I have used a dictionary for many years, almost as long as I've been able to read. My mother taught me to read at home before I began school at the age of five years.
Throughout upper school, college and university a dictionary was a constant. As a writer I use one now, quite frequently, but must admit to using an online version.
So will printed versions of dictionaries become obsolete and if so does it matter? Well like all change of state of something significant the generations who held the object as being significant regret the change. However, online dictionaries are revised every three months and the results are immediately available so the moderation of the dictionary is probably more important than before. It is essential then that the dictionary we choose to use has a good name.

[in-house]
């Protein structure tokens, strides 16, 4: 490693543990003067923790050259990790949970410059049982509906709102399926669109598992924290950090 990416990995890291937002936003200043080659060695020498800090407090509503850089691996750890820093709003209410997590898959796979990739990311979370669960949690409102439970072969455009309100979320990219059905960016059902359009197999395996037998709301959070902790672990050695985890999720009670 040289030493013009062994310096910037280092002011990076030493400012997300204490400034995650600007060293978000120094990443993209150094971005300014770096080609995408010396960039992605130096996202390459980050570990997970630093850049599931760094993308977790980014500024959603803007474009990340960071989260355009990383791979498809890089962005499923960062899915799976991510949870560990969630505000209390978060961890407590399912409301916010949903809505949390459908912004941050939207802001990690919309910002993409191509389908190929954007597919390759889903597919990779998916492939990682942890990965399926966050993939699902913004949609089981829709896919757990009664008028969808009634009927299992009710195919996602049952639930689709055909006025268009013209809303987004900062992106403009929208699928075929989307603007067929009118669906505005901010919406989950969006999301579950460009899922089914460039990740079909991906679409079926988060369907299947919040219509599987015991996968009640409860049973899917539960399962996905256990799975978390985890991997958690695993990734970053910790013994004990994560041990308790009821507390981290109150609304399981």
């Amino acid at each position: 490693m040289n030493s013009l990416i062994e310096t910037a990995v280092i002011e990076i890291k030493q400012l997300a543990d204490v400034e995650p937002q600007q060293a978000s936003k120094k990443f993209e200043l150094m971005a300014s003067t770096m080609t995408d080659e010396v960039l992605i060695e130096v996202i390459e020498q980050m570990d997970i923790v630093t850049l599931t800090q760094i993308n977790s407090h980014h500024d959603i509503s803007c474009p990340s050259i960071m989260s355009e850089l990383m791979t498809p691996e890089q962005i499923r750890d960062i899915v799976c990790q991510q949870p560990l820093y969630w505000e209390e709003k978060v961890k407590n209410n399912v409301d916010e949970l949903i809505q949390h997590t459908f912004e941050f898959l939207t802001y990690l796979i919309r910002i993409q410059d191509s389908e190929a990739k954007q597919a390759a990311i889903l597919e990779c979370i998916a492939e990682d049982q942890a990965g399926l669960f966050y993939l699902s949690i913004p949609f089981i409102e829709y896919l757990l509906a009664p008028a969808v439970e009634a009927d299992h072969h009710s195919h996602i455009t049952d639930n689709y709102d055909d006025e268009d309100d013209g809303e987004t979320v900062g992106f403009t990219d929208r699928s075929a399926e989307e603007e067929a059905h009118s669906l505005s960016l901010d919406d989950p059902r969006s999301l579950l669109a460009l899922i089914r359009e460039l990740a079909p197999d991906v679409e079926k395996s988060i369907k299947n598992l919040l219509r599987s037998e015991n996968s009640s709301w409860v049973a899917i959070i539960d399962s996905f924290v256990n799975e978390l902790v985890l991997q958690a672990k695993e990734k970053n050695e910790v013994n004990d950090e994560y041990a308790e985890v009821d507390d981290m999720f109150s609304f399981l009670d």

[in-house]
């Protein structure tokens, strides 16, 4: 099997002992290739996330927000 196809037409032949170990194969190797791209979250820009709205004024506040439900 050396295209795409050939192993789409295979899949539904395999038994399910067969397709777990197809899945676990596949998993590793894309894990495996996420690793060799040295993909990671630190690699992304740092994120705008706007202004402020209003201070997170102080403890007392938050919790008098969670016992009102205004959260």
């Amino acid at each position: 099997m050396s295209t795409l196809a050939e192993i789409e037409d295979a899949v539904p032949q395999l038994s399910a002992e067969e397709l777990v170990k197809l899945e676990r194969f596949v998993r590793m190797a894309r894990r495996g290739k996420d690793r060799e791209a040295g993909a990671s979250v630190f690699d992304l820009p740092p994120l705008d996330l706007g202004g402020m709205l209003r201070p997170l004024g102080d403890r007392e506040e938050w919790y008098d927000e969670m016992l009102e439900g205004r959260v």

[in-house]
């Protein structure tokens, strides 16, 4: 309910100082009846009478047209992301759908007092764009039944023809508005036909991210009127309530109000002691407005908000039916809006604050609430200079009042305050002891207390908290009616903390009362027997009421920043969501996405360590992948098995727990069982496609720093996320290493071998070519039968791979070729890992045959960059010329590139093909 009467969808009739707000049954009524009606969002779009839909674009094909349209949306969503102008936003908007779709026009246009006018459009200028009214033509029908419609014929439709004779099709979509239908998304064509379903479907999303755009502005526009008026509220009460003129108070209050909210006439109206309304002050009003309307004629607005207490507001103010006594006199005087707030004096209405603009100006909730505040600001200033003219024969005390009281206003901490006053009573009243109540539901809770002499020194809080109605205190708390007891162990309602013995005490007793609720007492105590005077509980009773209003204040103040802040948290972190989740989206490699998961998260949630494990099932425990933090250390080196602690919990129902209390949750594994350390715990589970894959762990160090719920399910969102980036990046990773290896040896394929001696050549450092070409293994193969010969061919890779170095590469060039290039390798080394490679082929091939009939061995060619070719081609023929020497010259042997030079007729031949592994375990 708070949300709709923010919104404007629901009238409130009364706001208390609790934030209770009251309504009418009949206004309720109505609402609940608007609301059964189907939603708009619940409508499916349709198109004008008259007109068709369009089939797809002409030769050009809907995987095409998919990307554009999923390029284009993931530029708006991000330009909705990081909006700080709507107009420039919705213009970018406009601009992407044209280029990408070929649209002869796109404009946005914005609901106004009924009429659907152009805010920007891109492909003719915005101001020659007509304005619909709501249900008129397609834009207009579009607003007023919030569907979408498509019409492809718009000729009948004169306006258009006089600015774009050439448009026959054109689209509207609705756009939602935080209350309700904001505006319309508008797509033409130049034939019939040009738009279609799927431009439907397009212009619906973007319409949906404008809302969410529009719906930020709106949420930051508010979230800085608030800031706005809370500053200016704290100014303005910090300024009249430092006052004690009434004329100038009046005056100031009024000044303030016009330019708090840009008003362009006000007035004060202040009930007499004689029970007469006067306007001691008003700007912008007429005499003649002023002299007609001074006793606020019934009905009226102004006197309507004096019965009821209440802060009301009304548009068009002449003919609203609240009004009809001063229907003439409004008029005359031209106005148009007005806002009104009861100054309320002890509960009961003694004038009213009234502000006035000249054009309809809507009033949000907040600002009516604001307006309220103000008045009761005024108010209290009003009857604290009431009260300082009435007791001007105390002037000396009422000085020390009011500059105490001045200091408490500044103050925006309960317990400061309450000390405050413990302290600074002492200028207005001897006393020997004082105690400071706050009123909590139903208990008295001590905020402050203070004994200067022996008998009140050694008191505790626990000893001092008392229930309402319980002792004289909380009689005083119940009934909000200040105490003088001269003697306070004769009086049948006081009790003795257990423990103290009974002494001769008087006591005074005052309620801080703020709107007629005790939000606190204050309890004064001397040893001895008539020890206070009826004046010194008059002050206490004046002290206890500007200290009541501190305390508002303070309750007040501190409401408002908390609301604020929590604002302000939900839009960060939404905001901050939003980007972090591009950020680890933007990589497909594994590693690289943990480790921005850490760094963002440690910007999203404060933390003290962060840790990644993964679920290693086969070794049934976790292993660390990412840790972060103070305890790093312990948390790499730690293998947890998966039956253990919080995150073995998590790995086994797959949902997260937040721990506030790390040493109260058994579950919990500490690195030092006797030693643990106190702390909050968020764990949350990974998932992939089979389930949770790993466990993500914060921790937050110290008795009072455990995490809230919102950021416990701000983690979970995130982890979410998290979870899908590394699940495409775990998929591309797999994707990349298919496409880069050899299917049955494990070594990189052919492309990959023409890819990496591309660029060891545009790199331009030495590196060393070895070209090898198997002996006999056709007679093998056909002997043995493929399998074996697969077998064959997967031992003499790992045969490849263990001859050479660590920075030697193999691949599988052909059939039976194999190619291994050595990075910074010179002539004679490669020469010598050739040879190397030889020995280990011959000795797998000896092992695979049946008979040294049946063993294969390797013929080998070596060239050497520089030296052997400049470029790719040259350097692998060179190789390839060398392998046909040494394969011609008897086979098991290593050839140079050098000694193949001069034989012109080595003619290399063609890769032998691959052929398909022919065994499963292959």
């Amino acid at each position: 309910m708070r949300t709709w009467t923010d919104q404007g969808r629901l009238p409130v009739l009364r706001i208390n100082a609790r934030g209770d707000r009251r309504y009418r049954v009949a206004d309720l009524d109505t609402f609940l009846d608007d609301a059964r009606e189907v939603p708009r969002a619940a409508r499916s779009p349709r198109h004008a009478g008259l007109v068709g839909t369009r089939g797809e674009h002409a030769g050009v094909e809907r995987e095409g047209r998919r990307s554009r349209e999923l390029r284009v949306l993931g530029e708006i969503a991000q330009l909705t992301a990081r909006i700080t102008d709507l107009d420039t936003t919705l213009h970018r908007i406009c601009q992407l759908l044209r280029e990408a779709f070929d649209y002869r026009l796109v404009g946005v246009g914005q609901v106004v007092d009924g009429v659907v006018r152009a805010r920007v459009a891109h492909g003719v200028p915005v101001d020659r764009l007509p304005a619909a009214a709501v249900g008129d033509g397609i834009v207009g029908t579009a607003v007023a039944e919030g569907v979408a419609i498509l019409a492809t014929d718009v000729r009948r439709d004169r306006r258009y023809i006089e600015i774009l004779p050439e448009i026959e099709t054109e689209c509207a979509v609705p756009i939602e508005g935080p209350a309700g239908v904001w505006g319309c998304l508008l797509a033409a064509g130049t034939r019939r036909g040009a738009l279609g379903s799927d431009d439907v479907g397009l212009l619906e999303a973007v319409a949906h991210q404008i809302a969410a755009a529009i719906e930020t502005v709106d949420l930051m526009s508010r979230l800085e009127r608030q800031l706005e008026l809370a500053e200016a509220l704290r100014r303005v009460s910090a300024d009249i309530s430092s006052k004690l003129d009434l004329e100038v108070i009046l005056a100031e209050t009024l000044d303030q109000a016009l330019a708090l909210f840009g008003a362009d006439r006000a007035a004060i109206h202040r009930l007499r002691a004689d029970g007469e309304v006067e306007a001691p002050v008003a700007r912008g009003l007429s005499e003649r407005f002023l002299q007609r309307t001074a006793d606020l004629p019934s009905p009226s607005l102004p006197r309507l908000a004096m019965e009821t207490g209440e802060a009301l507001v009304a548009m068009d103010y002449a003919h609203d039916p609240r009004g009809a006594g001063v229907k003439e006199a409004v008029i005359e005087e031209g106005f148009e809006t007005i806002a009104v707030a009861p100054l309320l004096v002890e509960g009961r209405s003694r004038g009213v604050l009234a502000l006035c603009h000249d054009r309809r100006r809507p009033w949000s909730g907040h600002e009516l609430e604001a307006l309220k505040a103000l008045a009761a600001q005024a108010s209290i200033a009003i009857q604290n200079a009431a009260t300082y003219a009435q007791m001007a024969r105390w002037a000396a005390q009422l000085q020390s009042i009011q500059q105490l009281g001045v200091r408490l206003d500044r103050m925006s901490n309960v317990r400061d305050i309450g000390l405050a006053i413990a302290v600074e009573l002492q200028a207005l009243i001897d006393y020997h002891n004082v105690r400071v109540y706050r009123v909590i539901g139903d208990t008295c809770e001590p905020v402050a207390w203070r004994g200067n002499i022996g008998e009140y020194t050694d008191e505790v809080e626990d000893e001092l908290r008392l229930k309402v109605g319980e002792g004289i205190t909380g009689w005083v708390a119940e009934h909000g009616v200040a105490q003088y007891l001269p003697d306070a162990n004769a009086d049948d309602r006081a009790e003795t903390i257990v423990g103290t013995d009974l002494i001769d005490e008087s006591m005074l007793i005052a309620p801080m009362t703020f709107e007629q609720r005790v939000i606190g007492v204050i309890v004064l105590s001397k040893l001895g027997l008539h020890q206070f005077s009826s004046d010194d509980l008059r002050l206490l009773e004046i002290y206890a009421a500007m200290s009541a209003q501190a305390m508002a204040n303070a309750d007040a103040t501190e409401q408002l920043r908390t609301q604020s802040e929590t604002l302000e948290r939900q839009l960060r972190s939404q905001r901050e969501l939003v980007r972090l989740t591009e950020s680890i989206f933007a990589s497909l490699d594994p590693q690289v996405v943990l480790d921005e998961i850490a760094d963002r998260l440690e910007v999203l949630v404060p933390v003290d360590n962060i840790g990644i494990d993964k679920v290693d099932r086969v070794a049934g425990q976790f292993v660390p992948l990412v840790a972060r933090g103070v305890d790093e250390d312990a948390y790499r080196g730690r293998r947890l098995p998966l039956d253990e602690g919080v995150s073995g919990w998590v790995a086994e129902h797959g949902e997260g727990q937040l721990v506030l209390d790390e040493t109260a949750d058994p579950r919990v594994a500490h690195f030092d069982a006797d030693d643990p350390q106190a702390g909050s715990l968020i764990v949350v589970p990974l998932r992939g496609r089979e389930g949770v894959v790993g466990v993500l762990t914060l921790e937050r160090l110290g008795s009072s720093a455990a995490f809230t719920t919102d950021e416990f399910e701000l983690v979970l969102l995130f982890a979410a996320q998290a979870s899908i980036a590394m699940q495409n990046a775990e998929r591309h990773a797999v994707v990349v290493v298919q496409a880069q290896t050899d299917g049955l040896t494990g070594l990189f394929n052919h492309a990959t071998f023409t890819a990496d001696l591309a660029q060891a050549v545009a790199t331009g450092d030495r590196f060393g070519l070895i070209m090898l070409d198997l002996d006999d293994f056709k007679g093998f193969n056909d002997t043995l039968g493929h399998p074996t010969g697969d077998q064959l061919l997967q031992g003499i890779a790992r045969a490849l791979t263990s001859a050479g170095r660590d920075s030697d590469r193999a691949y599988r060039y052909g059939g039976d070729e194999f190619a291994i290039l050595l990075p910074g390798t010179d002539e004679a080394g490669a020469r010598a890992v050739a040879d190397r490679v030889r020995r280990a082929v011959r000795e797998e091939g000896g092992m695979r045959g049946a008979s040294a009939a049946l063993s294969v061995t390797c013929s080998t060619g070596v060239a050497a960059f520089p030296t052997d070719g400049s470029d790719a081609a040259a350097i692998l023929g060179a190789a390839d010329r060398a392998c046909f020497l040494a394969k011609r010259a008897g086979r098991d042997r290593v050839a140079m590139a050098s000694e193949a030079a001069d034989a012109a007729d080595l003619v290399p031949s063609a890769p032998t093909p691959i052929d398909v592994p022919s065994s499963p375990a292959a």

As a personal whinge, and my blog is the forum in which I feel it is right to do so, I regret the publishing houses using American English as a standard. It is the language of a culture which is different from English of the United Kingdom. The vocabulary is not even the same,
tap - fawcett
boot - trunk
bonnet - hood
rubber - condom
My ex-wife's sister on a teaching exchange to Durham in S Dakota, from Yorkshire, fell foul of the difference in that final example.
There are other less emotive examples such as spelling favourite with the 'u' and organise with an 's' instead of the 'z'.
As an Englishman brought up with UK spellings it is anathema to me to have to change to a system that is unfamiliar. It seems to me no different from saying that you now must publish all of your books in Japanese. Sayonara